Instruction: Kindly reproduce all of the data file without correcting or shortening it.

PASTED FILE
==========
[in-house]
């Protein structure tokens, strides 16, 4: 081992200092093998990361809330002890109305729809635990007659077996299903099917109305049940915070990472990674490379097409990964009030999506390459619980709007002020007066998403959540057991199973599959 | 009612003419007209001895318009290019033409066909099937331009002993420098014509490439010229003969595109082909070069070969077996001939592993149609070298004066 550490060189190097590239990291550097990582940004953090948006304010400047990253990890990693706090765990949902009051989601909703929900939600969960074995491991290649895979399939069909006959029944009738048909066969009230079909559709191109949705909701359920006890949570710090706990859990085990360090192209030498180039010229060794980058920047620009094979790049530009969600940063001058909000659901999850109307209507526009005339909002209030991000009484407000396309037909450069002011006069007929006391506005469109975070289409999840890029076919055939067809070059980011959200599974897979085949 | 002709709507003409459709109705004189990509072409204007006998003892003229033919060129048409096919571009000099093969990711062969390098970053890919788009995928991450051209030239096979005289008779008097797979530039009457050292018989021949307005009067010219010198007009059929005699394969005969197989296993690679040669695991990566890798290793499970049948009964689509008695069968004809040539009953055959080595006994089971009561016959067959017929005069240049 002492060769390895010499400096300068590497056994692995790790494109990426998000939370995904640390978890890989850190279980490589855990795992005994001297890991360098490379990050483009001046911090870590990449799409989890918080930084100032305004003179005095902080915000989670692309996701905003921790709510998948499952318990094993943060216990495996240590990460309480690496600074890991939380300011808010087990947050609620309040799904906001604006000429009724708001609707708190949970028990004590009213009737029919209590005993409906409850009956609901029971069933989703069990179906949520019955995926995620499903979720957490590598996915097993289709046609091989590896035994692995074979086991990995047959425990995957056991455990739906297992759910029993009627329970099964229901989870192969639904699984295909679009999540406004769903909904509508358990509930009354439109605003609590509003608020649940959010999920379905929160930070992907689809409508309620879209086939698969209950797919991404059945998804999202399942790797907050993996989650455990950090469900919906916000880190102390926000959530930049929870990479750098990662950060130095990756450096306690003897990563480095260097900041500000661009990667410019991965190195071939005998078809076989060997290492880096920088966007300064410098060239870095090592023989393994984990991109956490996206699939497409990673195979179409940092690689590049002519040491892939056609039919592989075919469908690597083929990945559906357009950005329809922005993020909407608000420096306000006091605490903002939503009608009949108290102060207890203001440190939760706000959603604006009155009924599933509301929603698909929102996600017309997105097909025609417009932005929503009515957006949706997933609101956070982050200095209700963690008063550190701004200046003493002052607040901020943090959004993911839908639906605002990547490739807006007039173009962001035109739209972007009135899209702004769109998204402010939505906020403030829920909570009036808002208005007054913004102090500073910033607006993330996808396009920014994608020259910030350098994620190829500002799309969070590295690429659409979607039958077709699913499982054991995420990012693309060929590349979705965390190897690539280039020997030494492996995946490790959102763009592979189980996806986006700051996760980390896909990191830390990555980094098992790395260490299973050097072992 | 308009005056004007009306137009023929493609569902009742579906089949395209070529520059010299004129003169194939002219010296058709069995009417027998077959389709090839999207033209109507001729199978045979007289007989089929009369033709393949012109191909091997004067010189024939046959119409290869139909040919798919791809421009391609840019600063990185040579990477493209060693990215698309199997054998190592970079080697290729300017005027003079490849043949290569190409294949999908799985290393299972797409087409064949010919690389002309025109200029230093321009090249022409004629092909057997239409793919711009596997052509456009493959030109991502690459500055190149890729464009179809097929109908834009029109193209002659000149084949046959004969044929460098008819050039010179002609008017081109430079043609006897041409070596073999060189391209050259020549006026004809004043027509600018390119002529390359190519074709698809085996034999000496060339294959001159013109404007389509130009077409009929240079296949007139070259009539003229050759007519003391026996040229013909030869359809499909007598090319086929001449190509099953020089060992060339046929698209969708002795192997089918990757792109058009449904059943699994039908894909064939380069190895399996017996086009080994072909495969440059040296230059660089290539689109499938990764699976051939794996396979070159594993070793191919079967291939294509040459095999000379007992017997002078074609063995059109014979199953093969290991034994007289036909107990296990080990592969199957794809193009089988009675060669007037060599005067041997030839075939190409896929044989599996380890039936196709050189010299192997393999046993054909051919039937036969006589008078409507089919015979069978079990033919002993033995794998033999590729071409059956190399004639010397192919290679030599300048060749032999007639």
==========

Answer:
[in-house]
């Protein structure tokens, strides 16, 4: 081992200092093998990361809330002890109305729809635990007659077996299903099917109305049940915070990472990674490379097409990964009030999506390459619980709007002020007066998403959540057991199973599959 | 009612003419007209001895318009290019033409066909099937331009002993420098014509490439010229003969595109082909070069070969077996001939592993149609070298004066 550490060189190097590239990291550097990582940004953090948006304010400047990253990890990693706090765990949902009051989601909703929900939600969960074995491991290649895979399939069909006959029944009738048909066969009230079909559709191109949705909701359920006890949570710090706990859990085990360090192209030498180039010229060794980058920047620009094979790049530009969600940063001058909000659901999850109307209507526009005339909002209030991000009484407000396309037909450069002011006069007929006391506005469109975070289409999840890029076919055939067809070059980011959200599974897979085949 | 002709709507003409459709109705004189990509072409204007006998003892003229033919060129048409096919571009000099093969990711062969390098970053890919788009995928991450051209030239096979005289008779008097797979530039009457050292018989021949307005009067010219010198007009059929005699394969005969197989296993690679040669695991990566890798290793499970049948009964689509008695069968004809040539009953055959080595006994089971009561016959067959017929005069240049 002492060769390895010499400096300068590497056994692995790790494109990426998000939370995904640390978890890989850190279980490589855990795992005994001297890991360098490379990050483009001046911090870590990449799409989890918080930084100032305004003179005095902080915000989670692309996701905003921790709510998948499952318990094993943060216990495996240590990460309480690496600074890991939380300011808010087990947050609620309040799904906001604006000429009724708001609707708190949970028990004590009213009737029919209590005993409906409850009956609901029971069933989703069990179906949520019955995926995620499903979720957490590598996915097993289709046609091989590896035994692995074979086991990995047959425990995957056991455990739906297992759910029993009627329970099964229901989870192969639904699984295909679009999540406004769903909904509508358990509930009354439109605003609590509003608020649940959010999920379905929160930070992907689809409508309620879209086939698969209950797919991404059945998804999202399942790797907050993996989650455990950090469900919906916000880190102390926000959530930049929870990479750098990662950060130095990756450096306690003897990563480095260097900041500000661009990667410019991965190195071939005998078809076989060997290492880096920088966007300064410098060239870095090592023989393994984990991109956490996206699939497409990673195979179409940092690689590049002519040491892939056609039919592989075919469908690597083929990945559906357009950005329809922005993020909407608000420096306000006091605490903002939503009608009949108290102060207890203001440190939760706000959603604006009155009924599933509301929603698909929102996600017309997105097909025609417009932005929503009515957006949706997933609101956070982050200095209700963690008063550190701004200046003493002052607040901020943090959004993911839908639906605002990547490739807006007039173009962001035109739209972007009135899209702004769109998204402010939505906020403030829920909570009036808002208005007054913004102090500073910033607006993330996808396009920014994608020259910030350098994620190829500002799309969070590295690429659409979607039958077709699913499982054991995420990012693309060929590349979705965390190897690539280039020997030494492996995946490790959102763009592979189980996806986006700051996760980390896909990191830390990555980094098992790395260490299973050097072992 | 308009005056004007009306137009023929493609569902009742579906089949395209070529520059010299004129003169194939002219010296058709069995009417027998077959389709090839999207033209109507001729199978045979007289007989089929009369033709393949012109191909091997004067010189024939046959119409290869139909040919798919791809421009391609840019600063990185040579990477493209060693990215698309199997054998190592970079080697290729300017005027003079490849043949290569190409294949999908799985290393299972797409087409064949010919690389002309025109200029230093321009090249022409004629092909057997239409793919711009596997052509456009493959030109991502690459500055190149890729464009179809097929109908834009029109193209002659000149084949046959004969044929460098008819050039010179002609008017081109430079043609006897041409070596073999060189391209050259020549006026004809004043027509600018390119002529390359190519074709698809085996034999000496060339294959001159013109404007389509130009077409009929240079296949007139070259009539003229050759007519003391026996040229013909030869359809499909007598090319086929001449190509099953020089060992060339046929698209969708002795192997089918990757792109058009449904059943699994039908894909064939380069190895399996017996086009080994072909495969440059040296230059660089290539689109499938990764699976051939794996396979070159594993070793191919079967291939294509040459095999000379007992017997002078074609063995059109014979199953093969290991034994007289036909107990296990080990592969199957794809193009089988009675060669007037060599005067041997030839075939190409896929044989599996380890039936196709050189010299192997393999046993054909051919039937036969006589008078409507089919015979069978079990033919002993033995794998033999590729071409059956190399004639010397192919290679030599300048060749032999007639």